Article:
Scotland - smokers will be banned from fostering or adopting children, comments from Professor Banzhaf..


February 16, 2010 - Smokers will be banned from fostering or adopting children, under new rules introduced by Midlothian Council, Scotland, United Kingdom (UK). Anyone wanting to care for a child under the age of five will be required not to have smoked for at least six months. The policy will also apply to all children with a disability or respiratory problems such as asthma. All children over five years old will also be given the choice to be placed with a non-smoking family. Council workers will be offering foster carers and prospective adopters help to quit smoking. Colin Anderson, the council's director of social work, said the change would only result in the loss of one foster carer. He said: "It is a balanced approach. We would hope to encourage all carers to stop smoking, but to come in with a blanket approach would impact drastically on the provision we have."

John Banzhaf, founder and Executive Director of Action on Smoking and Health (ASH) reminds us, "This is just the latest step in a growing movement to protect the most vulnerable and most defenseless victims of tobacco smoke pollution. Noting that there are many reasons supporting the prohibition on adoption by prospective parents who smoke, even if only outdoors.

For similar reasons judges in more than half our states in the USA, and a few
in foreign countries, have recognized that smoking around children can be not only dangerous but deadly, and have ruled that smoking around a child can be grounds for losing custody. In some situations, parents have been prohibited from smoking 24 or even 48 hours before a child is due to arrive in the home because of the lingering effects of tobacco smoke.

Similarly, more than a dozen states have ruled -- or are in the process of issuing rules -- prohibiting smoking in the presence of foster children, and several states and cities have banned smoking in cars when any children are present.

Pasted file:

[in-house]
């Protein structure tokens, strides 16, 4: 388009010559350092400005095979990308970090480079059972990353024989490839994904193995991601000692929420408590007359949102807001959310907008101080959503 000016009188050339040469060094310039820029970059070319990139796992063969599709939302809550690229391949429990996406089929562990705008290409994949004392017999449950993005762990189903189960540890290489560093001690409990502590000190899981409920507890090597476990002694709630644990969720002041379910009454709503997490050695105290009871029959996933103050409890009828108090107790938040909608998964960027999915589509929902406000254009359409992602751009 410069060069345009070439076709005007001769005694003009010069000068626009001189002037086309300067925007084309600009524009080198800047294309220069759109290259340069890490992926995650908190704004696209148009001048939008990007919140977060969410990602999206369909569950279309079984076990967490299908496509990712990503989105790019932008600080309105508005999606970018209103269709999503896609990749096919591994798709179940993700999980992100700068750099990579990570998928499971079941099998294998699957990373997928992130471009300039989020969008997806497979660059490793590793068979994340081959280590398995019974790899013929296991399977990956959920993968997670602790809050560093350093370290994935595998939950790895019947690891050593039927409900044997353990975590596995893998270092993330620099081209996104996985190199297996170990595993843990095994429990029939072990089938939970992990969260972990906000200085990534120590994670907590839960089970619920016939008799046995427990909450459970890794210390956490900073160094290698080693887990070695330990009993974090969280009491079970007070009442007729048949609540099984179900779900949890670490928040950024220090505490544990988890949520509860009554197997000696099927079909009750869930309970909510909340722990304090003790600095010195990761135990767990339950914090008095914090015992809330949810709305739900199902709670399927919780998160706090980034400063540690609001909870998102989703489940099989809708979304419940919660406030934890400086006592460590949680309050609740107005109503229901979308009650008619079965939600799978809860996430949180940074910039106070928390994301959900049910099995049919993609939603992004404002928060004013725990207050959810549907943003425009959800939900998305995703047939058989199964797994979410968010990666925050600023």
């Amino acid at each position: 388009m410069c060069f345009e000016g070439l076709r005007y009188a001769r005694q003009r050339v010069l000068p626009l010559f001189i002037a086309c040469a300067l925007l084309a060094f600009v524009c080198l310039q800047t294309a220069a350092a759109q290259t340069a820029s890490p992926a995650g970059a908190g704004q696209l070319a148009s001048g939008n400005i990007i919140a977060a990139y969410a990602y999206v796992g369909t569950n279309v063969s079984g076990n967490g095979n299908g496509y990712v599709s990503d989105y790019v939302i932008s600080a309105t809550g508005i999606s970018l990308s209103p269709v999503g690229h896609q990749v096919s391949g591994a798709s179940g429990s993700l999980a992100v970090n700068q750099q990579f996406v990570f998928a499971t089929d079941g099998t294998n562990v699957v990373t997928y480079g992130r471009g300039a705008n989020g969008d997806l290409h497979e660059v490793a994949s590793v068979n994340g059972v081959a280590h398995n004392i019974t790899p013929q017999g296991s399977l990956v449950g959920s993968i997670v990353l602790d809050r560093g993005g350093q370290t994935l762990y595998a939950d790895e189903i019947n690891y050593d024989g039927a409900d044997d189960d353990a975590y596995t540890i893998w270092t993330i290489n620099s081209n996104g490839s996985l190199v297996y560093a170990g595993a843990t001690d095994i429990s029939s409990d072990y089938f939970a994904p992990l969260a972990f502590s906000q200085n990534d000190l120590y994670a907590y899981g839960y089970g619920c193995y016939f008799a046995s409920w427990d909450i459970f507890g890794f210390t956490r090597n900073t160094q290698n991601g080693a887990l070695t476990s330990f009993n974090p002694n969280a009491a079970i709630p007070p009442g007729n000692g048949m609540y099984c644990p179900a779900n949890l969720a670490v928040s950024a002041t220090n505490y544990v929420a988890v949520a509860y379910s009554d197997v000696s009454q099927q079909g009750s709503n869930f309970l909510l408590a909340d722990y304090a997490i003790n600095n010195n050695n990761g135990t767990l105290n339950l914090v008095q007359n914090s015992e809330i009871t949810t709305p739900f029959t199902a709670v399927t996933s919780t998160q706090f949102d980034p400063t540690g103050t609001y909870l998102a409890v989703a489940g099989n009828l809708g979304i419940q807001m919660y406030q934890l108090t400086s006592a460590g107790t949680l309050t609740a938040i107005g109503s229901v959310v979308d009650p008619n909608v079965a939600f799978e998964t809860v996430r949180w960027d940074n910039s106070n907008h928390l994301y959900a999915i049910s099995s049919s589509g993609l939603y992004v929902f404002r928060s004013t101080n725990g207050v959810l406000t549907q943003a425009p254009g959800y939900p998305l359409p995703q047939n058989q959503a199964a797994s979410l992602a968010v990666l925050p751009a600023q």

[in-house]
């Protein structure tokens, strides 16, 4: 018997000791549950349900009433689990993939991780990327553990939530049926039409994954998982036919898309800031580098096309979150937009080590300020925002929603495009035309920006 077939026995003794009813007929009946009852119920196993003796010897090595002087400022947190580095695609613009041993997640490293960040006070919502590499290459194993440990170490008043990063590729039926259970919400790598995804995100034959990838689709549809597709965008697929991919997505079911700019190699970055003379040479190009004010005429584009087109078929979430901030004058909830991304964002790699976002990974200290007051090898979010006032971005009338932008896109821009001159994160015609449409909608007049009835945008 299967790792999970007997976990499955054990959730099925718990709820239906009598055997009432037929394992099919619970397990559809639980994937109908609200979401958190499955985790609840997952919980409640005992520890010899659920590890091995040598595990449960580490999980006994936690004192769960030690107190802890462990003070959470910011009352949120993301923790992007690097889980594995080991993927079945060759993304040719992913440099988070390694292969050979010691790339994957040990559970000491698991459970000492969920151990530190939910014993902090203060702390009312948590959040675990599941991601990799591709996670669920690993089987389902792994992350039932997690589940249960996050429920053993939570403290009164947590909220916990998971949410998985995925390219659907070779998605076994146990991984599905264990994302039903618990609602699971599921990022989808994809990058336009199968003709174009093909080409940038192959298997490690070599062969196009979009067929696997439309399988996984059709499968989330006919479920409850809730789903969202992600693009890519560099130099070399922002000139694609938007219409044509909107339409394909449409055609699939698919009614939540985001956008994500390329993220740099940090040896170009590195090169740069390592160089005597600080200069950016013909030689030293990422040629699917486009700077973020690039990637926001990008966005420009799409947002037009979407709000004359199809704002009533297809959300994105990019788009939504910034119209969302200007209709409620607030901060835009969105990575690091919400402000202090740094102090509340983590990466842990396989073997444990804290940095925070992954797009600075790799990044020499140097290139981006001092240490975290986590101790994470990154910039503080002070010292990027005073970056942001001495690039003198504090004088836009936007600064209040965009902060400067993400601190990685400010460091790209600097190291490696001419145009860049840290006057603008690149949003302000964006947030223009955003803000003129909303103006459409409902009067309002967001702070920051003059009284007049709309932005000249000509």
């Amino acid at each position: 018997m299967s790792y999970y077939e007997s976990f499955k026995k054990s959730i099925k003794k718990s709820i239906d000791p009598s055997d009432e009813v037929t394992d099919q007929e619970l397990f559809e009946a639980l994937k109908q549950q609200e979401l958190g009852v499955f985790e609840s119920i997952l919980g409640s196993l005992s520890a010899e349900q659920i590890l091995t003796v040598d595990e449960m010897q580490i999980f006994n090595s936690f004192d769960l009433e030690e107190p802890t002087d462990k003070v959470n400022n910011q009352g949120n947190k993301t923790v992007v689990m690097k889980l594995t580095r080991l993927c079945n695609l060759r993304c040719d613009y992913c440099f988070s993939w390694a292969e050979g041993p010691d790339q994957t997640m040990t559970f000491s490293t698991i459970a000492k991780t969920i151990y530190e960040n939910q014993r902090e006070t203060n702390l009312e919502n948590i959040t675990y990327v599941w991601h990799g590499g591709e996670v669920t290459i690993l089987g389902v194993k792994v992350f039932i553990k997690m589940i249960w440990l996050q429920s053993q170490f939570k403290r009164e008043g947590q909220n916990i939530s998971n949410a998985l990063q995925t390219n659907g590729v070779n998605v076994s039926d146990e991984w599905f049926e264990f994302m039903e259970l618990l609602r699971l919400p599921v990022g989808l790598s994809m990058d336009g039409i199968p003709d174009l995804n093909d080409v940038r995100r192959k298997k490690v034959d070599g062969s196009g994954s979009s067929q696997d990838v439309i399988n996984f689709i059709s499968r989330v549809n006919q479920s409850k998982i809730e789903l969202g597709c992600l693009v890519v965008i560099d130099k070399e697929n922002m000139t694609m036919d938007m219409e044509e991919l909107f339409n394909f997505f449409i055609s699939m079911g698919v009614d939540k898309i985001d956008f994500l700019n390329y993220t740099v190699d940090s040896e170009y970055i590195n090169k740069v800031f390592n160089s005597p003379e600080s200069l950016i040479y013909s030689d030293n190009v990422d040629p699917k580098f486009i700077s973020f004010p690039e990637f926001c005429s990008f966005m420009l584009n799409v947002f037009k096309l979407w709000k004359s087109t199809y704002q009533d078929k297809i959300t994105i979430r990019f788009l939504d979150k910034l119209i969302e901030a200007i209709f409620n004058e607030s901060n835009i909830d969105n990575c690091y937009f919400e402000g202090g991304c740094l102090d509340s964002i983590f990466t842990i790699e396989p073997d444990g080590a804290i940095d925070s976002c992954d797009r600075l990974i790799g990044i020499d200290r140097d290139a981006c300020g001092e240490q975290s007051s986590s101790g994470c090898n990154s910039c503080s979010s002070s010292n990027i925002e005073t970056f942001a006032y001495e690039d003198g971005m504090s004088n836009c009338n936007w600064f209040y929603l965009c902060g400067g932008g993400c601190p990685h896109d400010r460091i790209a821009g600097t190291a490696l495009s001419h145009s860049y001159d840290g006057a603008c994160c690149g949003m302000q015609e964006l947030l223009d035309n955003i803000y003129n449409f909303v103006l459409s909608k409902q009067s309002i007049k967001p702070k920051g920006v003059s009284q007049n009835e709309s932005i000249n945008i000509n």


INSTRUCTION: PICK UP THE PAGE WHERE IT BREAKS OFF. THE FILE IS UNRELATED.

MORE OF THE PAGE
"Smoking kills thousands of children every year (largely from respiratory infections), is also a major factor in SIDS, and causes millions of medical problems in kids each year ranging from asthmatic attacks (and new cases of asthma) to ear aches, so protecting young children from tobacco smoke is long overdue," says Banzhaf.

"A growing number of people consider smoking around children to be the most prevalent and dangerous form of child abuse, so it is not surprising that an adoption agency would want to protect their wards to whom they owe both a legal (fiduciary) duty and a moral obligation."

In a situation where a smoker seeking to adopt claims that he or she does not smoke in the home, there may be no way to independently confirm that, or to make sure that there are never any exceptions -- e.g., when the weather is very cold, when the smoker is too ill to go outdoors, etc. For more comments from Professor Banzhaf such as the dangers of third-hand smoke for children read the second reference below in its entirety.

Banning smoking when children are in the home or car is a no-brainer - even Philip Morris agrees.

Reference: Smokers face adoption and fostering ban, Edinburgh Evening News, 2/16/2010; Smokers Banned From Adopting or Fostering Children There Are Many Reasons For Such Bans, PR-Inside.com, 2/19/2010.

Related news brief: Wales council imposes blanket ban on smokers adopting or fostering children..;

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